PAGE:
We had been called The Underground since the first parties we’d had back in secondary three. It was during the first party, when everyone was drunk; we started discussing what to call ourselves. I think it was Mark who first suggested the name. It was agreed on the fifteenth of April two thousand and two, six days before my fifteenth birthday. It was on the eighteenth that Spray, with his first can ever, first wrote the words The Underground in the largest of the vaulted chambers below ground. Ghost had stolen the can earlier that day.

Since then Spray has painted the local school, a garage, several empty houses and a multitude of cars. Few flat surfaces in the local area do not carry The Underground tag. Those that don’t are covered in the untidy mess of gang tags not done by Spray. There were The Crows - a bunch of moshers from the inner city, The Aces - a bunch of novice pickpockets, from the west end, who aspired to be as good as Ghost, The Renegades, most of whom we got on with and finally The Champs known to others as The Chumps. They were a large group from the same karate class. Put together they had as many brain cells as the Karate Kid from the films. The Champs were The Underground’s main rivals. The Champs were lead by Richard Nelson or Brick. He liked to think Brick referred to how tough he was. I liked to think it referred to how intelligent he was.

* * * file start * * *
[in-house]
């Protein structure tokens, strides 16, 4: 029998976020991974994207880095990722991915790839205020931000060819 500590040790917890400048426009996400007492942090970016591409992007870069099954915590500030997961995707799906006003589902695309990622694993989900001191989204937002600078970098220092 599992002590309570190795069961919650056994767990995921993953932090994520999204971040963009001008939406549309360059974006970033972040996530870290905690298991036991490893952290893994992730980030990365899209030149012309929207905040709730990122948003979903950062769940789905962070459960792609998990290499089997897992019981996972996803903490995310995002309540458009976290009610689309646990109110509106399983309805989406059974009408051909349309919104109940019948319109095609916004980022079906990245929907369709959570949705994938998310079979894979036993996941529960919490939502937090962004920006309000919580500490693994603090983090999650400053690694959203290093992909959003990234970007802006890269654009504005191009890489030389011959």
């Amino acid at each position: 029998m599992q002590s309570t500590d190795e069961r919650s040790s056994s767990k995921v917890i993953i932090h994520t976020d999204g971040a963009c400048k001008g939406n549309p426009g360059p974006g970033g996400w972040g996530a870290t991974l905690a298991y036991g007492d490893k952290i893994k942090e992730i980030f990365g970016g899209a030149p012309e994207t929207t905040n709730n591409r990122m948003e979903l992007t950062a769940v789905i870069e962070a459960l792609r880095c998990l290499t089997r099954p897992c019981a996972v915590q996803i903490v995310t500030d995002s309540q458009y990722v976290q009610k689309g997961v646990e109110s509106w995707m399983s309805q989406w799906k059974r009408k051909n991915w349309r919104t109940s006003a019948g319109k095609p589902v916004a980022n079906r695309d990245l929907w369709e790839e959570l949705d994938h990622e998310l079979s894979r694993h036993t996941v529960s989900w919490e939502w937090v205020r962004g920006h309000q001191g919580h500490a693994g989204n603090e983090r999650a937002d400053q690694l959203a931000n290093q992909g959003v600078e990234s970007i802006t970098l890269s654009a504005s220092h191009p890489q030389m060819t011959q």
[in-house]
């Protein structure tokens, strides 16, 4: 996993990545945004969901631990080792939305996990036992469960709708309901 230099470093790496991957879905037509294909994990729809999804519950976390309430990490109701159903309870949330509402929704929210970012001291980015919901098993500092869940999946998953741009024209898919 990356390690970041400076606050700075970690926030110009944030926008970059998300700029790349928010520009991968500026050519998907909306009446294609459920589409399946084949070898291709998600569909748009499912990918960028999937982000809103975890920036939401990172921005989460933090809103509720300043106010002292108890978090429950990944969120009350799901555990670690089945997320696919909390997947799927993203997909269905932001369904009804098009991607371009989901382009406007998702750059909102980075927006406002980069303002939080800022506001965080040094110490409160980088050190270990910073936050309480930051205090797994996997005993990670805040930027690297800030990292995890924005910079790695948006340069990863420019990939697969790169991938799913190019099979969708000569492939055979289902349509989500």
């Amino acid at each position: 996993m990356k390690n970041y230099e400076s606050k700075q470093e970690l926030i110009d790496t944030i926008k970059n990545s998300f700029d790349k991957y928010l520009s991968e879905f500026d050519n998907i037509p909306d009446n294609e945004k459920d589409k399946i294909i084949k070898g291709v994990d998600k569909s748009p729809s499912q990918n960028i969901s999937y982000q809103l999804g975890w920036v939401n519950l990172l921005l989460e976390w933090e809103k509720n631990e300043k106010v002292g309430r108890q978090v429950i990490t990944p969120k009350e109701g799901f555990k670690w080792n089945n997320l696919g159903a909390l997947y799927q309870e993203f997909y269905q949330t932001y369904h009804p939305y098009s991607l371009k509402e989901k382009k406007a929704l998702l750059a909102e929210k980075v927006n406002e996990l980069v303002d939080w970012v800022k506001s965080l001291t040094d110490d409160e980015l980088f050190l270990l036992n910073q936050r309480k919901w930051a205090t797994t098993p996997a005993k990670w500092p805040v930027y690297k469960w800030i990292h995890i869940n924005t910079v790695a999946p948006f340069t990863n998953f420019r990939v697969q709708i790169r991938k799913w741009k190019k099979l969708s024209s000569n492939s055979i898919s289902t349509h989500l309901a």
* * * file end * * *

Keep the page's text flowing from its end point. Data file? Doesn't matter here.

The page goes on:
There was no one more violent than Brick apart from Con, short for convict, who is Crash’s big brother. Con was in a drug rehab centre in London. Con had a court order banning him from entering Glasgow after one night, whilst on a pub-crawl, he injured eleven different people in six different bars before being arrested.

Just as I was about to get up and leave Spray rushed in shouting franticly.
“What’s up?” I asked.
“It’s Crash,” he said panting.
“What about him?”
“They’ve put him in hospital.”
“Who have?”
“The Champs,” replied spay who had just regained his breath.
“The Champs put Crash in hospital!” said Mark, “what for?” he looked astonished.
“Crash stole Brick’s car.”
We asked if he was O.K to which Spray replied he was on the critical list.
“What do we do? We can’t let them get away with this,” said Mark.
“It’s all taken care of, I talked with The Renegades, they’re coming here at eight o’clock. Some others too.”
“What are you thinking of doing?” asked Mark.
“All the champs will be at karate tonight, we’ll get them then.”

The next few hours were mad; people were coming out of the woodwork. Some from The Renegades, Aces with a score to settle. Apart from The Crows no one got on with The Champs. Among The Renegades there were many sorry to hear about Crash, including Bass, Crash’s ex. She had been in his music class before he dropped out. At eight the last few turned up there were thirty-two of us in total. This would be a good match for the class of twenty-seven Champs.